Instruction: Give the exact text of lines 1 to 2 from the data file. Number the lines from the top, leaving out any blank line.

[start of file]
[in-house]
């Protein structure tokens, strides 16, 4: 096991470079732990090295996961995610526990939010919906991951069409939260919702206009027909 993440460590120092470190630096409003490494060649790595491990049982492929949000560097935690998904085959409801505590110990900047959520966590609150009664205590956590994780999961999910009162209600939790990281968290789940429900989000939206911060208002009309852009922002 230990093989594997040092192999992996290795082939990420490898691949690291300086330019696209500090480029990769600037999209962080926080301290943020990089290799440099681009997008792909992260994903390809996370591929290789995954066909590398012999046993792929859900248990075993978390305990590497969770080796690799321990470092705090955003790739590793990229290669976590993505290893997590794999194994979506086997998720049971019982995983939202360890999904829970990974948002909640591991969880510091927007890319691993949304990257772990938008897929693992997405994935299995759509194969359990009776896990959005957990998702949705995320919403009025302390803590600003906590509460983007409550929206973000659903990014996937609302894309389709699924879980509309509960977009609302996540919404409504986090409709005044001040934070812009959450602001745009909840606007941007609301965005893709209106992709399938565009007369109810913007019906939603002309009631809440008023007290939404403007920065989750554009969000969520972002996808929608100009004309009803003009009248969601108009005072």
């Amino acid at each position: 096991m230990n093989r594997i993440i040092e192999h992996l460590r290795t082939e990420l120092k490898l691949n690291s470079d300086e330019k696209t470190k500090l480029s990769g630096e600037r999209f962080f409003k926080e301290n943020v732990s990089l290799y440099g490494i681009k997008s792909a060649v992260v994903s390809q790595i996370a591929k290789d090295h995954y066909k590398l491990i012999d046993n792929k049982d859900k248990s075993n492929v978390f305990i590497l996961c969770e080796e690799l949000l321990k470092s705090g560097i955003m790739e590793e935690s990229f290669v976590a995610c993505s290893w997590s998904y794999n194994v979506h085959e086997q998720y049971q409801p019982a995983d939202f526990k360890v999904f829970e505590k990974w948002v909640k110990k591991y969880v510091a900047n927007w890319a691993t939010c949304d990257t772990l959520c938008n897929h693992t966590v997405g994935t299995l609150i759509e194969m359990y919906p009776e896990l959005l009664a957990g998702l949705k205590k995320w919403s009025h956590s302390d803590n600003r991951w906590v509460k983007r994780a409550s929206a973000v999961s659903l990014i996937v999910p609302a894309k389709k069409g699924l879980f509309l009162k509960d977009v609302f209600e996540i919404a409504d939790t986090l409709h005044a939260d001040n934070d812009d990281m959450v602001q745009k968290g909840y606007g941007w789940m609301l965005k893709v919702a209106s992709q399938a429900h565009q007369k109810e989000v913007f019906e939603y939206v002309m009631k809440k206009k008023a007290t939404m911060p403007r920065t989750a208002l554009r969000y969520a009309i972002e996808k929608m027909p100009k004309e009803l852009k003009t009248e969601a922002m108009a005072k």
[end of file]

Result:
[in-house]
């Protein structure tokens, strides 16, 4: 096991470079732990090295996961995610526990939010919906991951069409939260919702206009027909 993440460590120092470190630096409003490494060649790595491990049982492929949000560097935690998904085959409801505590110990900047959520966590609150009664205590956590994780999961999910009162209600939790990281968290789940429900989000939206911060208002009309852009922002 230990093989594997040092192999992996290795082939990420490898691949690291300086330019696209500090480029990769600037999209962080926080301290943020990089290799440099681009997008792909992260994903390809996370591929290789995954066909590398012999046993792929859900248990075993978390305990590497969770080796690799321990470092705090955003790739590793990229290669976590993505290893997590794999194994979506086997998720049971019982995983939202360890999904829970990974948002909640591991969880510091927007890319691993949304990257772990938008897929693992997405994935299995759509194969359990009776896990959005957990998702949705995320919403009025302390803590600003906590509460983007409550929206973000659903990014996937609302894309389709699924879980509309509960977009609302996540919404409504986090409709005044001040934070812009959450602001745009909840606007941007609301965005893709209106992709399938565009007369109810913007019906939603002309009631809440008023007290939404403007920065989750554009969000969520972002996808929608100009004309009803003009009248969601108009005072």